Larger Easter and Passover celebrations boost confection sales despite higher prices

By Elizabeth Crawford

- Last updated on GMT

Source: Getty/SolStock
Source: Getty/SolStock

Related tags Easter Passover Iri Chocolate Confectionery Candy

After forgoing large Passover and Easter celebrations for the past two years, Americans are eager to gather with friends and family beyond their households – driving up projected unit sales of confections and groceries despite higher prices, according to recent consumer research.

Roughly 29% of consumers surveyed by IRI in March said they planned to host or attend a meal with extended family who does not live with them to mark Easter or Passover – up from 25% from last year. Likewise, the number of people gathering to share a holiday meal this spring will inch up to about seven from fewer than six last year, IRI reports.

Plans to gather with extended family is sharper among households with young children than homes with older children no children. For example, 42% of homes with children five and under plan to dine with others compared to 38% last year. Households with older children are slightly less likely to gather with extended family, but still notably more likely than those without children. According to IRI, 39% of households with children six to 12 years will host or attend a meal with extended family compared to 33% with teenagers aged 13 to 17 years and only 25% of those with no children under the age of 18, IRI’s OmniConsumer Survey Solutions conducted in March reveals.

As Americans plan their holiday meals, IRI found more than 25% report they will spend more on groceries for their Easter and Passover celebrations compared to the last year and 50% plan to spend about the same.

Inflation impacts holiday sales

However, just because consumers are spending more, doesn’t mean they are buying more. Rather, inflation, which IRI estimates is up 10% across food in the past year, likely is the main driver of higher grocery bills. Roughly 90% of consumers report their perception of grocery prices are “much more” or “a little more” than last year, compared to only 9% who perceive them to be about the same and 1% who said they were less than a year ago.

Consumers are mostly noticing higher prices among meat and produce, but milk, poultry and eggs are also near the top, according to IRI.

Despite higher prices, consumers appear to be less sensitive to price hikes for many of the premium fresh and specialty items that appear on traditional Easter and Passover menus. For example, IRI found consumers “insensitive” or “highly insensitive” to traditional favorites like chicken breast, bakery cakes, and only moderately sensitive to higher prices of beef rib, pineapple and sausage.

Higher prices are not negatively impacting confection sales

Likewise, prices have increased for chocolate and other confections that often fill Easter baskets, but volume remains relatively unaffected, according to IRI.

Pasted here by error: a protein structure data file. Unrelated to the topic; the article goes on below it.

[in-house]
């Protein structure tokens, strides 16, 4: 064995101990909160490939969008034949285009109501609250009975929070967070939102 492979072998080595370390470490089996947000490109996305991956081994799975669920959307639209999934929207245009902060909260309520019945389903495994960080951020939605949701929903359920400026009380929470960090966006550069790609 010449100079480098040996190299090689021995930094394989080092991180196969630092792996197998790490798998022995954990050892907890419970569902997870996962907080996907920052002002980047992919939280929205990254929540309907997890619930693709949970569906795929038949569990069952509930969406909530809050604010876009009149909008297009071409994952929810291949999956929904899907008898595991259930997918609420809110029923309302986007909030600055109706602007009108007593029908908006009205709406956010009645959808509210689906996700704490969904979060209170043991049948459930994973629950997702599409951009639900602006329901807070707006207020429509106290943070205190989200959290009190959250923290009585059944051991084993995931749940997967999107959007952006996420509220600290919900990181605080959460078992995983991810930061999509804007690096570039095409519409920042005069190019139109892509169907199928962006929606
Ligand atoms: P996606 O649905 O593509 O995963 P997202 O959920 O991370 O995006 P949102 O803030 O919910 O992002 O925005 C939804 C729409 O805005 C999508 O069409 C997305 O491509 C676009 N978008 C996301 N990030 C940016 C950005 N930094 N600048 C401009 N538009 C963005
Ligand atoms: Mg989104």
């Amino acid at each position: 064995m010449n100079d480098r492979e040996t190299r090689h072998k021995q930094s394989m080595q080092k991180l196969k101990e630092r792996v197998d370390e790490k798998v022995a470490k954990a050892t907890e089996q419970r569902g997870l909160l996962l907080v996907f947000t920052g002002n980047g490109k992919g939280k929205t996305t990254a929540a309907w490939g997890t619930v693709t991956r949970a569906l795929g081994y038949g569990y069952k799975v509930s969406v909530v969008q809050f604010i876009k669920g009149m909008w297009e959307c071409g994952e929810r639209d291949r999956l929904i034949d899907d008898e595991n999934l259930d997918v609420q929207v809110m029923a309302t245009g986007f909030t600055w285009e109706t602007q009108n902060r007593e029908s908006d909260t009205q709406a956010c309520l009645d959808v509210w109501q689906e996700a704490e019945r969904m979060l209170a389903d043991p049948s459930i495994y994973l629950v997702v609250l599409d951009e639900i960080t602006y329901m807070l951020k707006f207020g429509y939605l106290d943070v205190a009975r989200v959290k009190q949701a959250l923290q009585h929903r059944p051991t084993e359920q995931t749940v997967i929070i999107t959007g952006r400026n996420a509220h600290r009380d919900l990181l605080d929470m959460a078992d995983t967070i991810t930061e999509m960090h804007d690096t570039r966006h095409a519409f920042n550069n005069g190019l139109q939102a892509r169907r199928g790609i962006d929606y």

Data from the National Confectioners Association reinforces this with confectionary sales for Easter projected to increase 5-7% over the record-setting $4b in seasonal sales in 2021. The most popular Easter basket purchases are chocolate eggs and bunnies, favored by 44% of Americans, followed by jelly beans at 20%, candy coated eggs at 18% and marshmallow candies at 15%, according to NCA.

Indeed, IRI saw sales of each of these categories “hop” last year compared to the first Easter of the pandemic in 2020 to even surpass pre-pandemic levels. Sales of chocolate eggs last year in the seven weeks leading up to April 4 increased 15.1% year-over-year to $486.6m – slightly higher than he $432.4m in sales in 2019. Chocolate bunny sales increased 30.3% to $144.2m in 2021 compared to $110.7m in 2020 and $131.9 in 2019. Finally, jelly bean sales increased 15.1% to $91.3m in 2021 from $79.3m in 2020 and $86.6m in 2019, according to IRI.

In each year, the bulk of the sales came in the last week leading up to Easter – meaning this week will be pivotal for holiday sales, IRI noted.

Maximize promotions

While many Americans will buy traditionally holiday fare regardless of price and so far have not slowed their purchases of food and beverage more broadly due to inflation, IRI warns that a slowdown could be on the horizon.

Across edibles, IRI reports rising prices and price sensitivity due to inflation is prompting consumers to buy on deal more as illustrated by an increase in IRI’s promotion effectiveness index which reached 104 for edibles in 2021 compared to 99 in 2020.

IRI advises retailers to take advantage of this by promoting at-home entertainment ideas and giftable food and beverages, including upselling Easter basket items. It also advises manufacturers to focus promotions on holiday essentials while letting premium products that appeal to shoppers looking to enhance their holiday experience stand on their own.

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